Since 1907, over 270 riders have died taking part on the Isle of Man Tourist Trophy race on the deadly ‘Snaefell Mountain Course’, 37 miles of high speed straights and punishing twists and turns. The beauty of the surroundings on the island (situated midway between England, Ireland, Wales and Scotland) is deceptive, and unless riders have trained to the highest level and have qualified to take part, they are denied the opportunity because of the dangers involved.
Curiously, hanging was still a lawful punishment for murder on the island up until 1993. It was abolished by the Queen when a chimpanzee was mistakenly hanged after a TT racer dressed in a monkey suit for Comic Relief accidentally decapitated a bin man. Karma works in strange ways….
TT Isle of Man 2: Ride On The Edge Review
The first TT Isle of Man game (released in 2018) was admired for its technical achievement in perfectly mapping the huge island circuit but criticized for its overly niche subject, bland front end presentation and the punishing handling model.
French developers Kylotonn have since added a sidercar-load of treats to the second edition of their TT licensed game including completely overhauled bike physics, improved controller feedback and handling, plus a raft of additional circuits, bikes and a free roam option. But how enjoyable is it to play?
Life In The Fast Lane
The answer to the above question is very. Providing you put in some hours to master the controls and get a feel for the handling model, which initially, is a ball-buster. The first hour of rag-doll calamities was dispiriting, with the slightest clip of a curb or a bush wrenching asunder the rider from the bike in a manner which ticks both the comical and agonizingly realistic boxes.
Like the tremendous WRC 8 from the same team, one is spurred on to improve by the sheer brilliance of the handling combined with the realistic and highly detailed bespoke circuit environments. Feeling like you are really there makes quite a difference to how you interpret a racing game, and although many other racing games feature extensive track-side details, Kylotonn seemed to have nailed it perfectly.
Graphically, TT Isle of Man 2 won’t win any awards but the superb lighting and track-side trimmings manage to conjure up a convincing sense of the Isle of Man, although the toothless simpletons are conspicuous by their absence. The 30 frames per second refresh rate gives a great sense of speed in the same way that DriveClub did – it may not be smooth, but the feel of haring along a realistic country road is quite exhilarating.
Take It To The Limit
Both third-person camera angles are the easiest for traversing the windy circuits but if you can become accustomed to the on-board cameras, then you are a true TT rider as the game becomes an entirely different beast. The muffled high-speed wind noise that accompanies the fly-splattered windshield really brings home how terrifying the actual event must be. It’s no wonder that most competitors choose to wear the renowned ‘Manx pants’ during the event – an adult diaper developed for astronauts which protects their leathers from flying clagnuts for the duration of the race.
Like four-wheeled rally events, a high proportion of the career races which lead towards the final infamous Isle of Man ‘Snaefell Mountain Course’ are against the clock. You’ll see other riders during the events but it is primarily a solo affair which is not a problem as the level of concentration needed is relentless. When you do come across the other riders, they are little more than drones who appear to be programmed to follow the circuit at varying degrees of competency.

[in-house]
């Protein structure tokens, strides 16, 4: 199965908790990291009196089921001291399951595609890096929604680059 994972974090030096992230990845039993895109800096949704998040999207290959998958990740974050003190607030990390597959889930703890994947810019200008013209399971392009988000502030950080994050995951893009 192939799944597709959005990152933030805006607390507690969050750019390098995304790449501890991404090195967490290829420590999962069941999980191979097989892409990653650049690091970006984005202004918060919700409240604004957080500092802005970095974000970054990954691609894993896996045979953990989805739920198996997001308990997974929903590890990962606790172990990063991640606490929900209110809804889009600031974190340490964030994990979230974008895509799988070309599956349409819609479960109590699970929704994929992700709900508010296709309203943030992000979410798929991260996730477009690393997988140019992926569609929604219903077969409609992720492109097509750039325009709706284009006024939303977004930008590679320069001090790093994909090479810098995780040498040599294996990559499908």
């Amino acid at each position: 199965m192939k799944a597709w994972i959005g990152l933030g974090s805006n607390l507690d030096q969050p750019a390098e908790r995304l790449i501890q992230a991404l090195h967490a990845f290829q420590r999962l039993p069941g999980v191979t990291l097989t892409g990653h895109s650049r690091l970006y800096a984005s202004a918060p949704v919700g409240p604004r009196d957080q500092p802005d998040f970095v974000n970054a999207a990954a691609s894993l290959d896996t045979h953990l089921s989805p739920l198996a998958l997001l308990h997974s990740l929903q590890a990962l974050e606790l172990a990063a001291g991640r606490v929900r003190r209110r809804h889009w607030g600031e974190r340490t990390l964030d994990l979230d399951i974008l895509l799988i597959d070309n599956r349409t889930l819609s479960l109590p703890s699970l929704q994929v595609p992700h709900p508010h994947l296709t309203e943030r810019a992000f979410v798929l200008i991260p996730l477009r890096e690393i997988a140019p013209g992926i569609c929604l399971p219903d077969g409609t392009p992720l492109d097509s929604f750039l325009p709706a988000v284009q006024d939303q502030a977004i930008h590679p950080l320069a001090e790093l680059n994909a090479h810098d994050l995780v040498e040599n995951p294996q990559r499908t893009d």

Rocky Mountain Way
The single player career mode now features a whole heap of varied circuits from Wales, England, Scotland, Northern Ireland and Ireland in the run up to the final 37 mile eponymous biggie. There’s plenty to enjoy on these fictional tracks and they have now been lavished with almost as much detail as the main event. The career races vary in length from five or six minutes up to fifteen minutes on the longer tracks and these can border on being tiresome. One lap of the Isle of Man mountain circuit takes around 25 minutes though, so make sure you’re wearing your ‘Manx pants’ and are sufficiently hydrated before you begin.
In addition to the new circuits, there is a new free roam option which takes in all the Irish circuits and threads them together. Challenges pop up on this patchwork of roads during the career mode enabling you to attempt face-off events, time trials and various other tests of ability on roads that are equally as punishing as Snaefell.
Seven Bridges Road
Aside from the challenging and enjoyable single player career mode, there is the online multiplayer option which promises to be excellent providing the servers are populated enough. In addition, solo riders can enjoy the free-roam, time trial and challenge options and no doubt Kylotonn will be bringing along some DLC soon enough as they did with the previous release. The return of the sidecars and a bunch of classic bikes going all the way back to 1907 would do the trick.
Despite all the positive vibes flowing from the game, it’s still a simulation of a niche sport with a potentially off-putting learning curve packaged in a fairly uninspiring front end. If you can see past these initial obstacles, you’ll be rewarded with a polished and playable two-wheeled street racing game which pays dividends once you get a feel for the handling.
TT Isle of Man – Ride on the Edge 2 is out now on PS4, Xbox One, PC and Nintendo Switch.
Review code provided by publisher.